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Name: Simon Quellen Field
Location: Los Gatos, California, United States

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Friday, April 21, 2006


Yesterday I got to ride in Ian Wright's electric supercar, the Wrightspeed X1. In 3 seconds, we went from stopped to 60 miles per hour, and kept accelerating. By the time 8 seconds had gone by, we were moving at over 100 miles per hour. My stomach tightened, my fingers gripped the tubular steel frame for dear life, and we kept accelerating at nearly a full G. Finally, we slowed down, turned around, and the whole terrifying ride started again.

It isn't the speed that terrifies you. It is how fast you get to that speed. Your brain doesn't have time to get used to it. The X1 is better than any rollercoaster ride for getting the adrenalin going.

The car runs on $40,000 worth of Lithium Polymer batteries. Driving in a sane manner, it will go for 125 miles on a charge. But nobody buys a car like this to drive sanely. But it will do 100 of those quarter mile races before needing to be plugged in. That's a lot of adrenalin.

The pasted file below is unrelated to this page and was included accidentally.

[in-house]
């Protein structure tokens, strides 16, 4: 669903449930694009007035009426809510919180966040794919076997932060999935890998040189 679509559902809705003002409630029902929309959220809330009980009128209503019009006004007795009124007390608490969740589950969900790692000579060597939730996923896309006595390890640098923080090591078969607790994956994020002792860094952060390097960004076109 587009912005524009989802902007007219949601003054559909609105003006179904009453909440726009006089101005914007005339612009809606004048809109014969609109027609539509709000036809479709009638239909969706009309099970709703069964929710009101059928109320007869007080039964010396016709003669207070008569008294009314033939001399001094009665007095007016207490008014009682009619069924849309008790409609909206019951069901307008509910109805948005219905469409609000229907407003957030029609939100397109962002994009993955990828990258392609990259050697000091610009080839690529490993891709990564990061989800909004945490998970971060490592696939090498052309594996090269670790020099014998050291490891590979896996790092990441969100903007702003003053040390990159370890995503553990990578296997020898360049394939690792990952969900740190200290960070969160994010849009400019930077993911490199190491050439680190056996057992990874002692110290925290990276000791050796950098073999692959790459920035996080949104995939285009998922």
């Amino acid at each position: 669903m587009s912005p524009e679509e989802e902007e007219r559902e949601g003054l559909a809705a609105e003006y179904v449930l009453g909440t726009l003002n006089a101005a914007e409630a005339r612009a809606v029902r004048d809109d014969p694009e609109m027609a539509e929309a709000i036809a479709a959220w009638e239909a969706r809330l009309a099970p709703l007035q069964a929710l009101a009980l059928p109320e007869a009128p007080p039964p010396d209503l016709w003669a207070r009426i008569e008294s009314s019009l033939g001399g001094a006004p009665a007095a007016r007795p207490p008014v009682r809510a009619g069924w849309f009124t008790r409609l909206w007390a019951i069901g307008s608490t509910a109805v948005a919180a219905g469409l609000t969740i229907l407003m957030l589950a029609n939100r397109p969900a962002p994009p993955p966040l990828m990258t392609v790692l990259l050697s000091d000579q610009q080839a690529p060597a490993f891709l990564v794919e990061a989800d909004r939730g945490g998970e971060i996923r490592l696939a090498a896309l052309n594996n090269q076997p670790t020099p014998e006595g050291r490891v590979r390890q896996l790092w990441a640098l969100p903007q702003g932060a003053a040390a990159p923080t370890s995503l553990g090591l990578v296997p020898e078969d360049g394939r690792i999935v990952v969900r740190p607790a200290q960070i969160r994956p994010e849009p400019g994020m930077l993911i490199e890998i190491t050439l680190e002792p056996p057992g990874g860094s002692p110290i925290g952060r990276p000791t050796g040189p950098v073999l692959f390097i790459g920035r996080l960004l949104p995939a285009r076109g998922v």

Ian Wright did the driving, and he built this prototype by hand for about $150,000. But he calculates he can make money selling production versions for $100,000 each.


Blogger Thanh Lim said...

Heh. I wanted to come back to this. You got to ride one while folks over at slashdot are only talking about it.

Now, the other problem of course, is that sooner or later, those batteries poop out. It'll be costly to replace them, but I suspect people wouldn't mind.

May 05, 2006 3:29 PM  
Blogger Simon Quellen Field said...

The lifetimes of lithium polymer batteries is getting better all the time, and while the current technology is good for about 3 years and costs $40,000, it won't be long before the lifetime of the battery is longer than that of a typical internal combustion engine, with equivalent cost to replace.

May 05, 2006 4:36 PM  
Blogger Thanh Lim said...

It all depends on how long the "before long" is. That's always the gotcha.

Last longer than a typical ICE? How long do ICEs last? 20 years or so? And if you take care of it, possibly 100 years? Kind of tough to beat those numbers, considering like you said, 3 years has been the usual limit.

I don't think that limit has been around for ages.

Oh, also, a sidenote, you don't publish your blogs very often? Seems like write a number of entries, and then publish them a little bit later.

May 05, 2006 5:42 PM  
Anonymous Anonymous said...

This all sounds fun, but isn't there a problem with hot lithium batteries exploding?

February 13, 2007 10:43 AM  

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